Army chief General Qamar Bajwa and head of the Inter-Services Public Relations (ISPR) Lieutenant-General Faiz Hameed had, in a meeting with key opposition figures days before their multiparty conference, counselled them to refrain from dragging the military into political issues, government ministers and opposition leaders disclosed.
The September 16 meeting was attended by about 15 opposition figures, including Leader of the Opposition in the National Assembly Shehbaz Sharif, Pakistan Peoples Party (PPP) chairman Bilawal Bhutto Zardari, Jamaat-e-Islami (JI) leader Sirajul Haq, the Awami National Party (ANP)’s Amir Haider Hoti, the Jamiat Ulema-e-Islam – Fazlur (JUI-F)’s Asad Mahmood, Pakistan Muslim League – Nawaz (PML-N) leaders Khawaja Asif and Ahsan Iqbal, the PPP’s Senator Sherry Rehman, and few government ministers.
According to the ground rules set for the session, the meeting was not to be publicly disclosed, some of the opposition leaders who attended it said.
Railways Minister Sheikh Rashid, while confirming the meeting and its participants in a conversation, said it that was held to discuss the impending changes in the constitutional status of Gilgit-Baltistan (GB).
However, the opposition used this opportunity to flag its concerns about other matters, especially the military’s alleged interference in politics and allegations of persecution of its leaders on the pretext of accountability.
Rashid was one of the ministers who attended the meeting.
The timing of the meeting and its disclosure was linked by observers to the opposition’s multiparty conference on Sunday, in which former prime minister Nawaz Sharif bitterly criticised the army, saying that there was “a state above the state in the country”.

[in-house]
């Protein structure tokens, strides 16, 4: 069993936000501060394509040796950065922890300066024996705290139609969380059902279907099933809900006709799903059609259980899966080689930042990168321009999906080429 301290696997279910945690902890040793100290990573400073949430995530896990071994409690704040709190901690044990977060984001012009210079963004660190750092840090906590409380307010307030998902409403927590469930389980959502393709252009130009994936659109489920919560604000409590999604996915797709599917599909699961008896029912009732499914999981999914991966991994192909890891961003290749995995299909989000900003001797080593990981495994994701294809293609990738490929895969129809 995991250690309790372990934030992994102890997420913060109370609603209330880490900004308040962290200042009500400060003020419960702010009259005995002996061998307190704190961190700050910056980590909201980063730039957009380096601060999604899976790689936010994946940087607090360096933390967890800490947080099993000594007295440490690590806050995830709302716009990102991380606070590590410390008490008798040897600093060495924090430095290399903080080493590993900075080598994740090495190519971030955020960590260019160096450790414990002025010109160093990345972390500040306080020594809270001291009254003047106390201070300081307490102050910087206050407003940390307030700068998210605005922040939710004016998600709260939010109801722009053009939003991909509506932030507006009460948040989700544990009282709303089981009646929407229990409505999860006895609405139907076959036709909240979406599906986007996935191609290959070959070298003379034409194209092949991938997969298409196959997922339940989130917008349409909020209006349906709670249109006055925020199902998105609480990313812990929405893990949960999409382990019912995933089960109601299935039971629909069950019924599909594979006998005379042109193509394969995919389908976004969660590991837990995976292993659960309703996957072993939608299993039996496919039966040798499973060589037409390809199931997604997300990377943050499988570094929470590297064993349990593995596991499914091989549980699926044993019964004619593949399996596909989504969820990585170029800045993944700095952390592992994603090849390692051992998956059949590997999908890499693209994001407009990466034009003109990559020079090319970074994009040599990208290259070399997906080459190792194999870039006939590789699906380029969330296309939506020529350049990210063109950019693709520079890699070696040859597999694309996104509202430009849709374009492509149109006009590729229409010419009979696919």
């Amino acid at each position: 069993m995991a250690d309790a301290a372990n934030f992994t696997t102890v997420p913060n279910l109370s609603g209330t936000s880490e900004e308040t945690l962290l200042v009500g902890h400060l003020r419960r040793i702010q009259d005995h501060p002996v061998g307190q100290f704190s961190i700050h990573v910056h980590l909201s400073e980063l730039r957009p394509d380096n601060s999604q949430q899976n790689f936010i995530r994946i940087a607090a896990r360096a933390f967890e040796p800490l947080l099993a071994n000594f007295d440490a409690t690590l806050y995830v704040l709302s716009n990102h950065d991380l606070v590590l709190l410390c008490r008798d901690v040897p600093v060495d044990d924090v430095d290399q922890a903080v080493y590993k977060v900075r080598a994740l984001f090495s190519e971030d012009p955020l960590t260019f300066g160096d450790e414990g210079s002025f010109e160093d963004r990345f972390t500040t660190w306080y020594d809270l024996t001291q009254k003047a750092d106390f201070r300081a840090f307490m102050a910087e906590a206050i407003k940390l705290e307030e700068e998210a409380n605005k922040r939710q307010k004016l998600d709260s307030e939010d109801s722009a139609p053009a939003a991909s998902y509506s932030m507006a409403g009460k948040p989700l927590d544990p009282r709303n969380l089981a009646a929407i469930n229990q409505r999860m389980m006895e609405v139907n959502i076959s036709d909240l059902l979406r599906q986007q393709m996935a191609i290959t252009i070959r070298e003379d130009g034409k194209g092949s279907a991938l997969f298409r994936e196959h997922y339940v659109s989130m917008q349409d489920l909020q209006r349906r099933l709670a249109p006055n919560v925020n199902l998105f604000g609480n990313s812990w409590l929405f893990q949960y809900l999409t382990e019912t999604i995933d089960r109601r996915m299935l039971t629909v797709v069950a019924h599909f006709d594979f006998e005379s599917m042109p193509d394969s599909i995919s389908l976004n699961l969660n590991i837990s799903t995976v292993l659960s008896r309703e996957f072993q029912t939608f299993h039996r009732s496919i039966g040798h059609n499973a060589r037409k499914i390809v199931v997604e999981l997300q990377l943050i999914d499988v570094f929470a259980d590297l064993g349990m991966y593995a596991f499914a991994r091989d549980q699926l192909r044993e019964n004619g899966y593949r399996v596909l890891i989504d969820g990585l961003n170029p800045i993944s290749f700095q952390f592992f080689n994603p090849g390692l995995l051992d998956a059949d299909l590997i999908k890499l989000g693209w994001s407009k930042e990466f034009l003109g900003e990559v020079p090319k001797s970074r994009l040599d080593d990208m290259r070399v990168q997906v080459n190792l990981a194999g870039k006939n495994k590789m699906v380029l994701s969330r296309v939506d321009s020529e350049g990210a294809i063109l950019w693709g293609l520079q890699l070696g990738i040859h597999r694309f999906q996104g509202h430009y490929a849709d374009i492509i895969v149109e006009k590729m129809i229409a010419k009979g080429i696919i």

Criticism by other opposition leaders was, in comparison to Sharif’s remarks, relatively subtle.
A 26-point declaration issued at the meeting, however, contained assertions about ending “the establishment’s interference in politics” and “no role of armed forces and intelligence agencies” in future elections.
Rashid said that the army chief clearly told the participants of the meeting that the military was not in any manner linked to the political processes and had no involvement in matters concerning election reforms and accountability.
Bajwa said, however, that the military only responds to calls for assistance by the elected civilian government, and it would continue doing so irrespective of who is in office.
He reportedly categorically conveyed that no one would be allowed to create chaos in the country.
Rashid said that, in remarks addressed to JUI-F chief Fazlur Rehman’s son Asad Mahmood, Bajwa pointed out the irony that the same parliament is “kosher” for Rehman for contesting presidential elections, but it is otherwise unacceptable to him.
The allegations of a political witch hunt in the name of accountability was raised by the PML-N’s Ahsan Iqbal.
Responding to him, the army chief said that the National Accountability Bureau (NAB) chief and election commissioner were picked by political leaders represented in parliament, therefore they needed to be careful in choosing people for such important positions.
A participant, speaking on condition of anonymity said that the NAB’s actions had “scared” the bureaucracy, which is the reason why officials are not taking crucial decisions.
Bajwa too had purportedly pointed out that bureaucracy “was not delivering”.
The PML-N remained mum about the participation of its leaders in the meeting.
The PPP said it would issue a formal comment on the meeting through its spokesperson Senator Farhatullah Babar.
However, Senator Sherry Rehman, participating in a TV talk show, said that her party’s chairman talked about the status of Gilgit-Baltistan and its upcoming elections.
She said that PPP chairman Bilawal stressed on the need for fair and free elections in GB, because of the sensitivities attached to the region.
Rehman denied that her party spoke of its reservations about the accountability process.
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